Crises Happen... Will You Be Ready?
Crises affect people on many different levels, including psychological well-being. The 2004/2009 tsunamis, hurricanes Rita and Katrina, wars in Iraq and Afghanistan are among events continuing to affect millions of lives daily. Potential events like Avian and Swine Flu pandemics, global warming/climate change and threats of spreading unrest in the Middle East are concerns weighing heavily on all. Planning and coordination are important components of responses to crises, disasters, and critical incidents.
Resilience, recovery from crises, community preparation, learning from past experience, and strategically planning for future events are all activities involving education, training and time of first responders, behavioral health professionals, chaplains and others.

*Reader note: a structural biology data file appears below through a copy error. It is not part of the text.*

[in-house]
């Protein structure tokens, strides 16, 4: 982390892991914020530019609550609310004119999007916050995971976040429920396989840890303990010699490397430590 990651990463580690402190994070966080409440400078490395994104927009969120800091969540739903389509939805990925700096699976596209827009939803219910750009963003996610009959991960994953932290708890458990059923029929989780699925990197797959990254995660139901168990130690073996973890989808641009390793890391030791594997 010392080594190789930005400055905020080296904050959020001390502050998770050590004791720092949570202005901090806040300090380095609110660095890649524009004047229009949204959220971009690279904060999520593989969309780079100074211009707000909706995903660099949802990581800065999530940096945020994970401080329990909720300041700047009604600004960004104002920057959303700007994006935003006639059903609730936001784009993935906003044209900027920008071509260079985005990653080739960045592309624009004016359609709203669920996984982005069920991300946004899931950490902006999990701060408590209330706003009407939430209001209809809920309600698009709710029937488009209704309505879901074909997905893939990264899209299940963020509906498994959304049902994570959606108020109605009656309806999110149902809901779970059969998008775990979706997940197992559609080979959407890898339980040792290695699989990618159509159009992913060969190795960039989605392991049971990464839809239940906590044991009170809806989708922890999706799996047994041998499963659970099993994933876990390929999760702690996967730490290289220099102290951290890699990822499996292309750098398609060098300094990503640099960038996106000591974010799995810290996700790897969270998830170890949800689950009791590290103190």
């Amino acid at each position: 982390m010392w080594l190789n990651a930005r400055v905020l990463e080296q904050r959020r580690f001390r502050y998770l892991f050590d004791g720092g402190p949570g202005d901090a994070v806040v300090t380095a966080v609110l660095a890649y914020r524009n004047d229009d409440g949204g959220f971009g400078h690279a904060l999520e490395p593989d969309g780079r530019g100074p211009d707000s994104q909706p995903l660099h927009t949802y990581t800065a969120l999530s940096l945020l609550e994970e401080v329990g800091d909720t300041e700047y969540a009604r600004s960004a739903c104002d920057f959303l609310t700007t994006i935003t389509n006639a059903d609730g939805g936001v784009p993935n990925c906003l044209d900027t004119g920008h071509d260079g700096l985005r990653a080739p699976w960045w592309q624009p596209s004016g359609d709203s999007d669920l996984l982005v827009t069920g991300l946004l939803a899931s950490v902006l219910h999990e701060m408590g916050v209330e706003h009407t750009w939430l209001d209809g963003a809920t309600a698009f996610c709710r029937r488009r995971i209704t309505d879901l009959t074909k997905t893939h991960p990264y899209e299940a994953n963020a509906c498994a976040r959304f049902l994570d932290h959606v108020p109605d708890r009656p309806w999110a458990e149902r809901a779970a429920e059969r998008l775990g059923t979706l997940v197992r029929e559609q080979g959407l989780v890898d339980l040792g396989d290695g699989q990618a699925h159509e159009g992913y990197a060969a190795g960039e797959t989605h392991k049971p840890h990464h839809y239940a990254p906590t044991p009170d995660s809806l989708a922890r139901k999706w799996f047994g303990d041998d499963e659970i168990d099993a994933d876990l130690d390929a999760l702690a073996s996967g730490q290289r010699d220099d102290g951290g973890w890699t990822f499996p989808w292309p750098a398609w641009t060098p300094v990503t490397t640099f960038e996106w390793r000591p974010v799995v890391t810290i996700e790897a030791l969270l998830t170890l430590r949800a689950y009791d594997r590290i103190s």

Additional response variables include cultural knowledge and sensitivity. We need to respond appropriately within a culture not our own, whether locally, nationally, or internationally.
The purpose of a behavioral health plan is to ensure efficient, coordinated and effective responses to behavioral health needs of affected populations during times of disasters and other critical incidents.
Readers of this book will: